By: Cynthia Quezada, DVM
The holidays are a time of family, friends, giving, and joy. The holidays can also be a very stressful time especially with our busy schedules. In all the excitement and rush to greet the New Year, we may not think about potential dangers that our pets may be exposed to during this time. To help keep your pets safe during the holiday season, here are the most common toxins to be aware of.
Toxic plants that are commonly around during this time of year include lilies, daffodils, holly berries, mistletoe, and Christmas trees. Lilies are the most toxic on the list, as they can cause sudden kidney failure if any of the plant material is ingested. Daffodils are also considered highly toxic. Ingestion of the plant (especially the bulb) can result in vomiting, diarrhea, abdominal pain, cardiac arrhythmias, convulsions, and hypertension (a low blood pressure). If your dog or cat ingests even a small amount of lily or daffodil plant material, it is important to seek immediate veterinary care for your pet. Mistletoe and holly berries are considered moderately toxic. Ingestion of these plants can cause excessive drooling, vomiting and diarrhea. The fir tree oils found in Christmas trees, although not life-threatening, can also make your pet very sick if ingested. Most pets will experience excessive drooling and severe gastrointestinal upset if the tree needles are chewed on or swallowed.
Xylitol is an artificial sweetener found in many sugar-free human food items including gum, mints, candy, and other sweets. Dogs and cats metabolize xylitol differently than humans. In pets, xylitol triggers a large release of insulin causing a pet’s blood sugar to drop to very low levels. This drop in blood sugar (hypoglycemia) can cause lethargy, unsteadiness, vomiting, and in severe cases seizures. Grapes, raisins, and currants used in many sweets, desserts, trail mixes, bagels, grape juice, and other holiday recipes are also considered highly toxic. If ingested, these foods can cause kidney failure in both dogs and cats. The reason why these fruits are poisonous to pets is unknown and their toxicity does not appear to be dose dependent. In some pets a single grape can be toxic. While others need to ingest many before they are affected. Even grape seed oil is considered toxic. Macadamia nuts are another food toxic to pets in which the mechanism of toxicity is not known. Ingestion of these nuts can cause incoordination, lethargy, vomiting, muscle tremors, hyperthermia (an elevated body temperature), weakness, and tachycardia (an elevated heart rate) in pets. Other food items that are commonly found this time of year are those containing chocolate. Chocolate contains two chemical compounds that are known to be toxic to pets: theobromine and caffeine. Ingestion of very small amounts of theobromine and caffeine is usually not toxic to pets. However, if ingested in moderate amounts pets can begin to show signs of toxicity. These include restlessness, hyperactivity, vomiting, tachycardia (an elevated heart rate), hypertension (an elevated blood pressure), arrhythmias (irregular heart rate), muscle tremors, hyperthermia (an elevated body temperature), seizures, and even death. Desserts and sweets made with chocolate are not the only temptation for pets that contain caffeine. Other products that may contain caffeine include coffee, coffee grounds, tea bags, energy drinks, diet pills, and other supplements.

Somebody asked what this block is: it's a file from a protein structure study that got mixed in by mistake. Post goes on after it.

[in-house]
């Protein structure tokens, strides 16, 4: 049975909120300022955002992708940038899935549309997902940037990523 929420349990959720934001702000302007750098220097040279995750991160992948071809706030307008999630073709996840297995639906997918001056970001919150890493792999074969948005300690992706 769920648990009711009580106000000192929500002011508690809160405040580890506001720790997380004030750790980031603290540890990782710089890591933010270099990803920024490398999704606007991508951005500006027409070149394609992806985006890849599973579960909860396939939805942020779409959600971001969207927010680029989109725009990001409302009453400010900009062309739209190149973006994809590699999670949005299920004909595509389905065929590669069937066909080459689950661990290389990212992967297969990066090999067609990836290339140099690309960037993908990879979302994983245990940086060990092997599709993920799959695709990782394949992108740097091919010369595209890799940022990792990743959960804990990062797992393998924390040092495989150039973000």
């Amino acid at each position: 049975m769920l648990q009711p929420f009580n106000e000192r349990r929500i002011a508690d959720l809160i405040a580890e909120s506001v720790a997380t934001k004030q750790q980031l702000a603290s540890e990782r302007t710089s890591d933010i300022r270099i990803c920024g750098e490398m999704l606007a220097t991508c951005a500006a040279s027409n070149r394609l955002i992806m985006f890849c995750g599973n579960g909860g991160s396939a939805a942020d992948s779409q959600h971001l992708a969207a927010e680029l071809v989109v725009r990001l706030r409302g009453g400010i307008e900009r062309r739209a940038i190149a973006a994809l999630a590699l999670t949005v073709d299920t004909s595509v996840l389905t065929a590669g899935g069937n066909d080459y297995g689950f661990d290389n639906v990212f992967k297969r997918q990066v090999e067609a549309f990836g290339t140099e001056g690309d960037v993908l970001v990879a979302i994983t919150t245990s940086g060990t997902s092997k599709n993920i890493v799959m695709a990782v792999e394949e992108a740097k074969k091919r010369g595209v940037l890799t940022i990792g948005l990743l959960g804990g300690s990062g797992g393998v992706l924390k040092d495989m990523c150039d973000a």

Other Toxins and Hazards:
Ethylene-glycol is a toxic chemical that, if ingested, is potentially fatal to both dogs and cats. Ethylene glycol is not only what makes up anti-freeze, but can also be found in some imported snow globes. Spills must be cleaned up immediately as ingestion of even the smallest amount by dogs or cats can cause acute and severe kidney failure. Liquid potpourri is another unsuspecting danger for pets, especially cats. Contact with liquid potpourri can cause serious injuries such as chemical burns to the mouth, skin, and eyes. It is best not to have any of these oils in the house if you have pets. Other hazards that are not necessarily toxic but that can pose serious health risks are tinsel, string, and ribbon. If swallowed, they can cause severe mechanical injuries to the gastrointestinal tract. This is what is referred to as a linear foreign body and surgery to remove the material is usually required. Prevention is always the best medicine. So it is best to keep these materials out of your pet’s reach.
If you have any questions or think that your pet has been exposed to any poisonous substances please call our office at (310) 478-5915. Another good resource is the ASPCA Animal Poison Control Center. Their call center is available 24 hours a day , 365 days a year at (888) 426-4435.
We hope that this information was helpful. West LA Veterinary Group wishes you and your pet a safe and joyous holiday. Happy New Year!